4. Carol, I just today found your blog via one of your Twitter posts. I too work for a startup and used to be in much better shape. I’ve been making an effort to improve that situation this year and am just not getting there. Your notes on working out six days a week and eating lots of vegetables hit me hard. Ummm, no, I’m not working out that much. I love vegetables, but don’t take the time to prepare and cook them. So definitely some ideas that can help me.

    Question: what are the approximately 9 vegetables you have for breakfast? I’m looking for ideas.


    • Hello Jay,

      When I made the shift and started thinking of working out as part of my job, that’s when the weight came off.

      What I do is have a “kit” of the veggies. Carrots, celery, green onions, purple cabbage, snow peas, red and yellow bell pepper, tomato, mushrooms, and spinach are in there right now. I chop up everything, saute it for 3 or 4 minutes, then toss in the spinach. I put all of the veggies in a plastic bin so I access it quickly.

      Thanks for stopping by to comment, and best luck with getting back into shape!


      • Hello Carol,

        Thank you so much for those suggestions. For me, most of the barrier to cooking with vegetables is the prep. It really doesn’t take long to actually cook them. So I really appreciate your idea of doing all the cleaning and chopping ahead of time and putting the veges into a plastic bin.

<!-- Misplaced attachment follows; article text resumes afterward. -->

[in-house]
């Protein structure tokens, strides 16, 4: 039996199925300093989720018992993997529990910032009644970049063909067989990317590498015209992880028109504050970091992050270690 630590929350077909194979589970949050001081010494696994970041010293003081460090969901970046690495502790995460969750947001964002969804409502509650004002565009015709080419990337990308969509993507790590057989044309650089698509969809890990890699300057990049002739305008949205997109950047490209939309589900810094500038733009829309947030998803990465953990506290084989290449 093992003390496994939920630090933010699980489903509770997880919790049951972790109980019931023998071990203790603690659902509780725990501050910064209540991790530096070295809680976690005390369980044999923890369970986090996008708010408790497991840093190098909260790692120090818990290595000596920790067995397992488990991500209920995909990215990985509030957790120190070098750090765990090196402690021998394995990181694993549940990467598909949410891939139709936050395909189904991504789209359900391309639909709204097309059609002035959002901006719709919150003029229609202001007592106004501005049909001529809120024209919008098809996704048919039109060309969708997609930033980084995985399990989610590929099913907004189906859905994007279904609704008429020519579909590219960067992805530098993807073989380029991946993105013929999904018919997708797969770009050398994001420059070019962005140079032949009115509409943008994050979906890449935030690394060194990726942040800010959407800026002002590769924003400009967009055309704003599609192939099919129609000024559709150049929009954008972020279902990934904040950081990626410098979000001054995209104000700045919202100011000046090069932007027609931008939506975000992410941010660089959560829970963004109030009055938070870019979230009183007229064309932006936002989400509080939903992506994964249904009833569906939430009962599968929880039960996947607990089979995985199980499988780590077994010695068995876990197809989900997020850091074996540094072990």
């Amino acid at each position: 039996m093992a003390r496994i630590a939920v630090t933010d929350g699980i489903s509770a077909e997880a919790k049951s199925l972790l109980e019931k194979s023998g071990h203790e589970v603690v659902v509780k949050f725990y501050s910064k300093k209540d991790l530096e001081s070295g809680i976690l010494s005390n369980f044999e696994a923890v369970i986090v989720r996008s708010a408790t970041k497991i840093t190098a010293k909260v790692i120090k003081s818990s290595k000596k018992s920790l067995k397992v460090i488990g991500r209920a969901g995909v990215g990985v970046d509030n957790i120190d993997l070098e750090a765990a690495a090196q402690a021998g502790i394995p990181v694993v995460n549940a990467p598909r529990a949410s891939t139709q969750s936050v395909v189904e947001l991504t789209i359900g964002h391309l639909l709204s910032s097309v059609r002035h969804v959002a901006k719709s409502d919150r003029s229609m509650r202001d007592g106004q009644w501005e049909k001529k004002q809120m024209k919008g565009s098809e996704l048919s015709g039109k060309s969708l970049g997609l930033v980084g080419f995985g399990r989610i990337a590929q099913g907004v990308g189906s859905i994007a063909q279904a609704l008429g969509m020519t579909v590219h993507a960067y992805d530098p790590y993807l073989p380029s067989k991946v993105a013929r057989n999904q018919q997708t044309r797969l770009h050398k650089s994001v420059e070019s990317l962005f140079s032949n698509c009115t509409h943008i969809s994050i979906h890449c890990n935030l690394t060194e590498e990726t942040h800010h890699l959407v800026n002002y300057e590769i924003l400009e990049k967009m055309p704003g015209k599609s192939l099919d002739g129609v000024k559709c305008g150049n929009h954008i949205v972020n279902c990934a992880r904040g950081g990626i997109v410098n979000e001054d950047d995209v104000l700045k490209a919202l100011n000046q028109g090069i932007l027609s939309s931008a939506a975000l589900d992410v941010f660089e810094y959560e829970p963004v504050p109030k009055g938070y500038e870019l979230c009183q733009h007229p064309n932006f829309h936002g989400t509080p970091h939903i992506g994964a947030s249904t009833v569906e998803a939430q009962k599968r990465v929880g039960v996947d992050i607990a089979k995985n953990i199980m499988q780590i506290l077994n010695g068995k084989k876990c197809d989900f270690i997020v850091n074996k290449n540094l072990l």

And I have no problem working a 12 hour day at a startup (I love my work). So the idea of giving some of that same dedication to my health makes sense as a way to make progress.

        Thanks for helping me to find you (via Twitter).


        • Hello Jay,

          You’re so right–the prep with the vegetables is the lengthy part. I don’t chop them ahead of time, but you could probably do that, and put them into plastic bags. My concern would be if you’d lose vitamins (maybe freezing them ahead of time would help with that?). But getting vegetables at all probably outweighs the loss of any vitamins that cutting ahead of time would incur.
          Hardly anyone gets enough of them!

          Thanks so much for finding me on Twitter! I’m glad we’re connected (and now I absolutely must go and look at your blog, too!).